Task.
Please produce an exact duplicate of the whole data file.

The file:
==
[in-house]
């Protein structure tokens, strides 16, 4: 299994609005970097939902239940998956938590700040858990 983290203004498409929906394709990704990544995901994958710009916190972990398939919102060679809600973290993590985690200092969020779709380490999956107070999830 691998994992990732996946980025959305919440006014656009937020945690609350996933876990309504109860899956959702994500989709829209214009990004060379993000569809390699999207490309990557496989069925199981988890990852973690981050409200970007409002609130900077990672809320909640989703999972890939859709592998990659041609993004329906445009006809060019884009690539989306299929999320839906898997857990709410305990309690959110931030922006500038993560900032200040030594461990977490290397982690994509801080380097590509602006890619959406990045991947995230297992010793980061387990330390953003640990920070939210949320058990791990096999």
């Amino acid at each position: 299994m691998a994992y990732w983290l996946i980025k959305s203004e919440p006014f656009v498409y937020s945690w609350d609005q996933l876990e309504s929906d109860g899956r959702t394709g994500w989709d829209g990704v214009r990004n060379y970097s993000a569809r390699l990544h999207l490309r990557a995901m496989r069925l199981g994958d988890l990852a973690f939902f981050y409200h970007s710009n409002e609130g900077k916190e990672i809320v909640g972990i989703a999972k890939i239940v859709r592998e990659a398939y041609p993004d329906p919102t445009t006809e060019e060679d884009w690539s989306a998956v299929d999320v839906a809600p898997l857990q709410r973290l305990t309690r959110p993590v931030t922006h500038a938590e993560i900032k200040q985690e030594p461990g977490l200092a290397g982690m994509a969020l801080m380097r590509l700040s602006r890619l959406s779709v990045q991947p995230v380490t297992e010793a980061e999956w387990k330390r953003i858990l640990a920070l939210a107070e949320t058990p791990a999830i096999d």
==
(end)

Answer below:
[in-house]
């Protein structure tokens, strides 16, 4: 299994609005970097939902239940998956938590700040858990 983290203004498409929906394709990704990544995901994958710009916190972990398939919102060679809600973290993590985690200092969020779709380490999956107070999830 691998994992990732996946980025959305919440006014656009937020945690609350996933876990309504109860899956959702994500989709829209214009990004060379993000569809390699999207490309990557496989069925199981988890990852973690981050409200970007409002609130900077990672809320909640989703999972890939859709592998990659041609993004329906445009006809060019884009690539989306299929999320839906898997857990709410305990309690959110931030922006500038993560900032200040030594461990977490290397982690994509801080380097590509602006890619959406990045991947995230297992010793980061387990330390953003640990920070939210949320058990791990096999």
């Amino acid at each position: 299994m691998a994992y990732w983290l996946i980025k959305s203004e919440p006014f656009v498409y937020s945690w609350d609005q996933l876990e309504s929906d109860g899956r959702t394709g994500w989709d829209g990704v214009r990004n060379y970097s993000a569809r390699l990544h999207l490309r990557a995901m496989r069925l199981g994958d988890l990852a973690f939902f981050y409200h970007s710009n409002e609130g900077k916190e990672i809320v909640g972990i989703a999972k890939i239940v859709r592998e990659a398939y041609p993004d329906p919102t445009t006809e060019e060679d884009w690539s989306a998956v299929d999320v839906a809600p898997l857990q709410r973290l305990t309690r959110p993590v931030t922006h500038a938590e993560i900032k200040q985690e030594p461990g977490l200092a290397g982690m994509a969020l801080m380097r590509l700040s602006r890619l959406s779709v990045q991947p995230v380490t297992e010793a980061e999956w387990k330390r953003i858990l640990a920070l939210a107070e949320t058990p791990a999830i096999d």